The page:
The Alberta government is facing a massive revenue shortfall in the next provincial budget caused by a so-called "bitumen bubble", which has the construction industry worried about cuts to spending on infrastructure construction and maintenance.
“We appreciate that the government is in a tough position, but there is an argument to sustain a good level of capital spending,” said Bill Stewart, vice-president of the Alberta Merit Contractors Association.
“Everyone knows we have a fiscal problem, but budget cuts can’t be done disproportionately or we will have negative long-term consequences.”
Premier Alison Redford made a television broadcast on Jan. 24 to outline her government’s financial problems to Albertans.
In an eight-minute speech broadcast across the province, Redford warned that the Alberta government will be facing an expected deficit between $3 billion to $6 billion, due to a drop in oil revenue.
“Today, 30 per cent of our budget is funded by revenues from oil and gas.,” she said.
“This means we are vulnerable to swings in resource prices, as we have seen with natural gas prices in the past, and now the price we receive for Alberta oil.”
According to Redford, the government forecast last year that West Texas Intermediate (WTI) oil would average about $100 a barrel in 2012.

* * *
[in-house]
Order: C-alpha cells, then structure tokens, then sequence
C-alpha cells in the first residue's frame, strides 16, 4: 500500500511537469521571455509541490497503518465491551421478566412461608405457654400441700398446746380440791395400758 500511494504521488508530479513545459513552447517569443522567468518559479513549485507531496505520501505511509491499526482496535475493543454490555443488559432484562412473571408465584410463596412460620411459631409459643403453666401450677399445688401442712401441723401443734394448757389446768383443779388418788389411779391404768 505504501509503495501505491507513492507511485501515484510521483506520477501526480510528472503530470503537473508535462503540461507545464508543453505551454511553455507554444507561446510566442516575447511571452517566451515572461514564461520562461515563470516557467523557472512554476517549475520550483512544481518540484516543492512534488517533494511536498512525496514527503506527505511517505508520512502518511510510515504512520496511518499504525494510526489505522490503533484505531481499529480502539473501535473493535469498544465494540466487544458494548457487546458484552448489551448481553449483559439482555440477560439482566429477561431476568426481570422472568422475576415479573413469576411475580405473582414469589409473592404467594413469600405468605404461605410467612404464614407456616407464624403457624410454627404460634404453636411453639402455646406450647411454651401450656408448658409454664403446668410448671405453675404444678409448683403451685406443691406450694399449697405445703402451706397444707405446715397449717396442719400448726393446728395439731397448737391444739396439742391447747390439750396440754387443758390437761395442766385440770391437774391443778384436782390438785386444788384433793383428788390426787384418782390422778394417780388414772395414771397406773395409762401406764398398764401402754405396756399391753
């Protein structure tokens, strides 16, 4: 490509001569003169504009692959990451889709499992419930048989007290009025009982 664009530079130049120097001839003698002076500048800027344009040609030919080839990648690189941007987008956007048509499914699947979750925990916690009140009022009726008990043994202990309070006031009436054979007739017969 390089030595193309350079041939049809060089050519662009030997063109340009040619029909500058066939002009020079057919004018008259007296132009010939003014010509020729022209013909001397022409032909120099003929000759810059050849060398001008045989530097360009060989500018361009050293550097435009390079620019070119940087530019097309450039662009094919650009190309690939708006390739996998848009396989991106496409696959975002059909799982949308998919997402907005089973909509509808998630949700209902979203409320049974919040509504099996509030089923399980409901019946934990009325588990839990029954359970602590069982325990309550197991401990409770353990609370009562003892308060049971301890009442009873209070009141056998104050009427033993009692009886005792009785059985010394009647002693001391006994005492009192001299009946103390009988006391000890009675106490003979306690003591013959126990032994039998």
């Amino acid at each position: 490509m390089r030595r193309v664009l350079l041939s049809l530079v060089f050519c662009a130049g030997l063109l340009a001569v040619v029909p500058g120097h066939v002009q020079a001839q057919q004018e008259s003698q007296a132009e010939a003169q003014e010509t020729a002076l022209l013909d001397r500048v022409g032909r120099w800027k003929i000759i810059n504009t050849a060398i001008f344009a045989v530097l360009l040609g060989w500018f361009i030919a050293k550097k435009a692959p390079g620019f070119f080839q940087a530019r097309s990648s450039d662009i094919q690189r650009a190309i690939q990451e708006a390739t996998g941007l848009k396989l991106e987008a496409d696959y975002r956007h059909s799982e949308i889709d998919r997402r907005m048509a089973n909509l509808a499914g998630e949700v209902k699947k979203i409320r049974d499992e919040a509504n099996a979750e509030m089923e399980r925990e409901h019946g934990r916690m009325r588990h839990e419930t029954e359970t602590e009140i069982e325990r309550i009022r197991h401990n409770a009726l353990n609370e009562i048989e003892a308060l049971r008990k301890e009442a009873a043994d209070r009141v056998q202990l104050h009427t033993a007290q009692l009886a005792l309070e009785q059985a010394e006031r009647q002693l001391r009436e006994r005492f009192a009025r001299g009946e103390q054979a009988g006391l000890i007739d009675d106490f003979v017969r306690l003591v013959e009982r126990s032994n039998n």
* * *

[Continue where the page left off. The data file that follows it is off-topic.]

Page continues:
This number is important because it is used by economists, governments and industry experts as a benchmark price for oil prices in North America.
WTI averaged about $94 last year.
The difference in price has cost the province almost $1 billion in royalty revenues since April.
However, Redford said the price of oil in Texas is not the real cause of Alberta’s economic problem.
“Historically, the price we receive for our oil has been a few dollars lower than Texas oil, and that differential had been manageable,” she said.
“But, since September, that gap in the differential has grown considerably and the trend is getting worse for the foreseeable future.”
The root cause of the problem is that Alberta exports most of its oil to the U.S., which is currently experiencing rapid growth in the production of oil.
As a result, Alberta is getting paid a little more than $50 dollars a barrel.
Redford said this “bitumen bubble” is responsible for the drop in oil revenue, the provincial deficit and the difficult choices about spending reductions that are being made as the government prepares to table the 2013 budget on March 7.
“We certainly wouldn’t want to see a return to what happened after 9/11, when the capital budget was brutally slashed,” said Stewart.
“But when the government decided to increase investment in infrastructure development, a lot of the capacity was employed by private sector clients. There was a shortage of capacity, which meant a lot of public sector jobs couldn’t find contractors.”
Stewart said the construction industry’s capacity has returned to previous levels, so there is a need to maintain stable capital funding.
For example, he said there are documented deficiencies in the budget for maintaining basic infrastructure.
In addition, there are a lot of people moving to Alberta each year, which requires new infrastructure construction. About 95,000 people moved to Alberta last year.